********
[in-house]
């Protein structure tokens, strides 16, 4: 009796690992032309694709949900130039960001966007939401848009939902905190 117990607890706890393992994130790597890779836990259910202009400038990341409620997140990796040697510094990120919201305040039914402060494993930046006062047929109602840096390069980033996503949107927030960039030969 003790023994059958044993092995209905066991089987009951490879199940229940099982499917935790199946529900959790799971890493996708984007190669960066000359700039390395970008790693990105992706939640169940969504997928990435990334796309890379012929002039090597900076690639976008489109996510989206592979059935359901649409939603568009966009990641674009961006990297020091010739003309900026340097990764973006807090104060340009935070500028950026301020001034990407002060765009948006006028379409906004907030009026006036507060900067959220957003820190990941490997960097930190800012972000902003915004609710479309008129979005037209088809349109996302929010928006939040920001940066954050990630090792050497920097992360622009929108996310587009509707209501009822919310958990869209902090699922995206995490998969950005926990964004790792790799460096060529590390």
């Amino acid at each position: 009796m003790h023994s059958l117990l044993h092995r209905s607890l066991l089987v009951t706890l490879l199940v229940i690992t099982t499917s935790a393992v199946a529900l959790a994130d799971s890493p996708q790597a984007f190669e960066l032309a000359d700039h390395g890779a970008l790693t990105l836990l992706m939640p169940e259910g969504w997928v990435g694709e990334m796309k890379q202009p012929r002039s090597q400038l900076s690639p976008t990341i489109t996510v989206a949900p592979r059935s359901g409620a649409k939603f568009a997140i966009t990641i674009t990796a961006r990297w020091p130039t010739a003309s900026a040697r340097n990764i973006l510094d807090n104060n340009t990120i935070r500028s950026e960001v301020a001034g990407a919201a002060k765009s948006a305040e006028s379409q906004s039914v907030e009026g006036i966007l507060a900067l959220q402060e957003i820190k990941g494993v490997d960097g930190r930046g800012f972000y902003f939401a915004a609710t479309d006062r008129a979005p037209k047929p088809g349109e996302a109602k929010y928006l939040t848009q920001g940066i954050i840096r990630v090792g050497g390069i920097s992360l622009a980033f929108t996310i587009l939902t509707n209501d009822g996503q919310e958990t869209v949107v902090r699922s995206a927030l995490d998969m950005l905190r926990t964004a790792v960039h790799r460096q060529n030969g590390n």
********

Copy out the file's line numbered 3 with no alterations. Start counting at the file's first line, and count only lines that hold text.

């Amino acid at each position: 009796m003790h023994s059958l117990l044993h092995r209905s607890l066991l089987v009951t706890l490879l199940v229940i690992t099982t499917s935790a393992v199946a529900l959790a994130d799971s890493p996708q790597a984007f190669e960066l032309a000359d700039h390395g890779a970008l790693t990105l836990l992706m939640p169940e259910g969504w997928v990435g694709e990334m796309k890379q202009p012929r002039s090597q400038l900076s690639p976008t990341i489109t996510v989206a949900p592979r059935s359901g409620a649409k939603f568009a997140i966009t990641i674009t990796a961006r990297w020091p130039t010739a003309s900026a040697r340097n990764i973006l510094d807090n104060n340009t990120i935070r500028s950026e960001v301020a001034g990407a919201a002060k765009s948006a305040e006028s379409q906004s039914v907030e009026g006036i966007l507060a900067l959220q402060e957003i820190k990941g494993v490997d960097g930190r930046g800012f972000y902003f939401a915004a609710t479309d006062r008129a979005p037209k047929p088809g349109e996302a109602k929010y928006l939040t848009q920001g940066i954050i840096r990630v090792g050497g390069i920097s992360l622009a980033f929108t996310i587009l939902t509707n209501d009822g996503q919310e958990t869209v949107v902090r699922s995206a927030l995490d998969m950005l905190r926990t964004a790792v960039h790799r460096q060529n030969g590390n």